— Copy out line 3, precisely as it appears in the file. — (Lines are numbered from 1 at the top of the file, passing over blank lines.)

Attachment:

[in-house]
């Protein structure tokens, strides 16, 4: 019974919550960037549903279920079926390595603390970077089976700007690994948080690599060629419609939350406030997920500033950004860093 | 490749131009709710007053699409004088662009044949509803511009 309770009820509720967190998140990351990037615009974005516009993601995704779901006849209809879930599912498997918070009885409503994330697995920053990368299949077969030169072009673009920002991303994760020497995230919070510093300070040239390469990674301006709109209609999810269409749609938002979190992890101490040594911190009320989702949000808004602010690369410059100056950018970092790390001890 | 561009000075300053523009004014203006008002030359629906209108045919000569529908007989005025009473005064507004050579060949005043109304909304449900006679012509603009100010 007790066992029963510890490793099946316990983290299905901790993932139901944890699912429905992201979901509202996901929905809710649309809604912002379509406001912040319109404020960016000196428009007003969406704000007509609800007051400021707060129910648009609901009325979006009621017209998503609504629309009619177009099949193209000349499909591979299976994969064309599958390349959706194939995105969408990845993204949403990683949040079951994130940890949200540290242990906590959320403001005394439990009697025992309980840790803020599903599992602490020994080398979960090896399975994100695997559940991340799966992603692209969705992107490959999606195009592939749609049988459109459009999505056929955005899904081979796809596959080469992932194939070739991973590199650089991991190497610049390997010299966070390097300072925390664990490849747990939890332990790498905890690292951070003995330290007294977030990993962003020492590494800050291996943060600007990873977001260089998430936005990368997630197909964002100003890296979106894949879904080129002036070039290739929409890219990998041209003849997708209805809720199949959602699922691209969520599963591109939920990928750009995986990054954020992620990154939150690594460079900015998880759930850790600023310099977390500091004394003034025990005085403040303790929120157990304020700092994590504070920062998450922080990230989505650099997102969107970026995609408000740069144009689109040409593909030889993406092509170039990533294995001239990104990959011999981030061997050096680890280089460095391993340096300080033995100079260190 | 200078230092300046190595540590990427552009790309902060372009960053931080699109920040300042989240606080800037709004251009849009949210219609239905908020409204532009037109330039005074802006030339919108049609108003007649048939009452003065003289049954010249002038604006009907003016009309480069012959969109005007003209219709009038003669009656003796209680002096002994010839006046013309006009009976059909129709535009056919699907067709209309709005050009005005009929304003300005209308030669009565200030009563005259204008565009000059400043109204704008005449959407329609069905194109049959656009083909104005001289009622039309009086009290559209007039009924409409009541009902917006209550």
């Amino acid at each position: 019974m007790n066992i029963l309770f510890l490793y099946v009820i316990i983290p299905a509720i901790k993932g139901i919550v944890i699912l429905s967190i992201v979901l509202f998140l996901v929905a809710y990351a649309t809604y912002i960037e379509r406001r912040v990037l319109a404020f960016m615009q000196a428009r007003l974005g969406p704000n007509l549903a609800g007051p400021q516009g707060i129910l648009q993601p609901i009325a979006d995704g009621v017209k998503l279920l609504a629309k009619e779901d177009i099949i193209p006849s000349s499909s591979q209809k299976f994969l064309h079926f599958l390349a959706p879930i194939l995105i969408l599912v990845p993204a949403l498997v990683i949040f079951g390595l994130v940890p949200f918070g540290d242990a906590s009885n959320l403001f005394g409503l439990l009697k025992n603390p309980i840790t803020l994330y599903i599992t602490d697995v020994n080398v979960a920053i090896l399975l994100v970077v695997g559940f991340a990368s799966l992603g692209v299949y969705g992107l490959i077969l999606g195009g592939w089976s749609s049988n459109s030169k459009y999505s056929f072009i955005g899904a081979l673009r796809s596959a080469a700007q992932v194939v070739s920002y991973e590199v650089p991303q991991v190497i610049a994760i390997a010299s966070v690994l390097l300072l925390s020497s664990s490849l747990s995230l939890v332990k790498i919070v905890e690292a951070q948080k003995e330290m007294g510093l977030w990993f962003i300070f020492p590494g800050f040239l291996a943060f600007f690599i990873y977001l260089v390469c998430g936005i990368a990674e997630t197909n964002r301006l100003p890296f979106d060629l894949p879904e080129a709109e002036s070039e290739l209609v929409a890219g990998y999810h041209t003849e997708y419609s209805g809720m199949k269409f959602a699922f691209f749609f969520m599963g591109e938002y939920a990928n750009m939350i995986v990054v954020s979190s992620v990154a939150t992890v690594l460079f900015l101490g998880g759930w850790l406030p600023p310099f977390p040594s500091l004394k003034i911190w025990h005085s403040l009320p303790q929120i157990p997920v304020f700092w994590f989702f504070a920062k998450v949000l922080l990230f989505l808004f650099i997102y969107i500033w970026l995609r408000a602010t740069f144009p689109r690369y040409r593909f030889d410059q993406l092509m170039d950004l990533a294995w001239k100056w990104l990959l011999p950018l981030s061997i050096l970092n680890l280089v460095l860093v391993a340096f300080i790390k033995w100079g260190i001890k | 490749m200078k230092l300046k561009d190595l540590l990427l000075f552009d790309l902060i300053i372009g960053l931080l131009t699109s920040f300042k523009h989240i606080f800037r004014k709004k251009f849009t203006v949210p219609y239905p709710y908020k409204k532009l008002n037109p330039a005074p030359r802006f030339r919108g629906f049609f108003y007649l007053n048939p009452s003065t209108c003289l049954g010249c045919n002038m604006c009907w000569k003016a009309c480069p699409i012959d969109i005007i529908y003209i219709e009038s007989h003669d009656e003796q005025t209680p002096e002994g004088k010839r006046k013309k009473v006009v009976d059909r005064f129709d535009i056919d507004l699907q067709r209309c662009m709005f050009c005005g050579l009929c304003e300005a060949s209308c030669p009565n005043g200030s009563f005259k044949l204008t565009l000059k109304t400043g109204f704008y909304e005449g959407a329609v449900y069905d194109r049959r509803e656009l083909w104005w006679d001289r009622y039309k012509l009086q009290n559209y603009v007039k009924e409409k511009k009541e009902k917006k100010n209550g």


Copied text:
């Amino acid at each position: 019974m007790n066992i029963l309770f510890l490793y099946v009820i316990i983290p299905a509720i901790k993932g139901i919550v944890i699912l429905s967190i992201v979901l509202f998140l996901v929905a809710y990351a649309t809604y912002i960037e379509r406001r912040v990037l319109a404020f960016m615009q000196a428009r007003l974005g969406p704000n007509l549903a609800g007051p400021q516009g707060i129910l648009q993601p609901i009325a979006d995704g009621v017209k998503l279920l609504a629309k009619e779901d177009i099949i193209p006849s000349s499909s591979q209809k299976f994969l064309h079926f599958l390349a959706p879930i194939l995105i969408l599912v990845p993204a949403l498997v990683i949040f079951g390595l994130v940890p949200f918070g540290d242990a906590s009885n959320l403001f005394g409503l439990l009697k025992n603390p309980i840790t803020l994330y599903i599992t602490d697995v020994n080398v979960a920053i090896l399975l994100v970077v695997g559940f991340a990368s799966l992603g692209v299949y969705g992107l490959i077969l999606g195009g592939w089976s749609s049988n459109s030169k459009y999505s056929f072009i955005g899904a081979l673009r796809s596959a080469a700007q992932v194939v070739s920002y991973e590199v650089p991303q991991v190497i610049a994760i390997a010299s966070v690994l390097l300072l925390s020497s664990s490849l747990s995230l939890v332990k790498i919070v905890e690292a951070q948080k003995e330290m007294g510093l977030w990993f962003i300070f020492p590494g800050f040239l291996a943060f600007f690599i990873y977001l260089v390469c998430g936005i990368a990674e997630t197909n964002r301006l100003p890296f979106d060629l894949p879904e080129a709109e002036s070039e290739l209609v929409a890219g990998y999810h041209t003849e997708y419609s209805g809720m199949k269409f959602a699922f691209f749609f969520m599963g591109e938002y939920a990928n750009m939350i995986v990054v954020s979190s992620v990154a939150t992890v690594l460079f900015l101490g998880g759930w850790l406030p600023p310099f977390p040594s500091l004394k003034i911190w025990h005085s403040l009320p303790q929120i157990p997920v304020f700092w994590f989702f504070a920062k998450v949000l922080l990230f989505l808004f650099i997102y969107i500033w970026l995609r408000a602010t740069f144009p689109r690369y040409r593909f030889d410059q993406l092509m170039d950004l990533a294995w001239k100056w990104l990959l011999p950018l981030s061997i050096l970092n680890l280089v460095l860093v391993a340096f300080i790390k033995w100079g260190i001890k | 490749m200078k230092l300046k561009d190595l540590l990427l000075f552009d790309l902060i300053i372009g960053l931080l131009t699109s920040f300042k523009h989240i606080f800037r004014k709004k251009f849009t203006v949210p219609y239905p709710y908020k409204k532009l008002n037109p330039a005074p030359r802006f030339r919108g629906f049609f108003y007649l007053n048939p009452s003065t209108c003289l049954g010249c045919n002038m604006c009907w000569k003016a009309c480069p699409i012959d969109i005007i529908y003209i219709e009038s007989h003669d009656e003796q005025t209680p002096e002994g004088k010839r006046k013309k009473v006009v009976d059909r005064f129709d535009i056919d507004l699907q067709r209309c662009m709005f050009c005005g050579l009929c304003e300005a060949s209308c030669p009565n005043g200030s009563f005259k044949l204008t565009l000059k109304t400043g109204f704008y909304e005449g959407a329609v449900y069905d194109r049959r509803e656009l083909w104005w006679d001289r009622y039309k012509l009086q009290n559209y603009v007039k009924e409409k511009k009541e009902k917006k100010n209550g």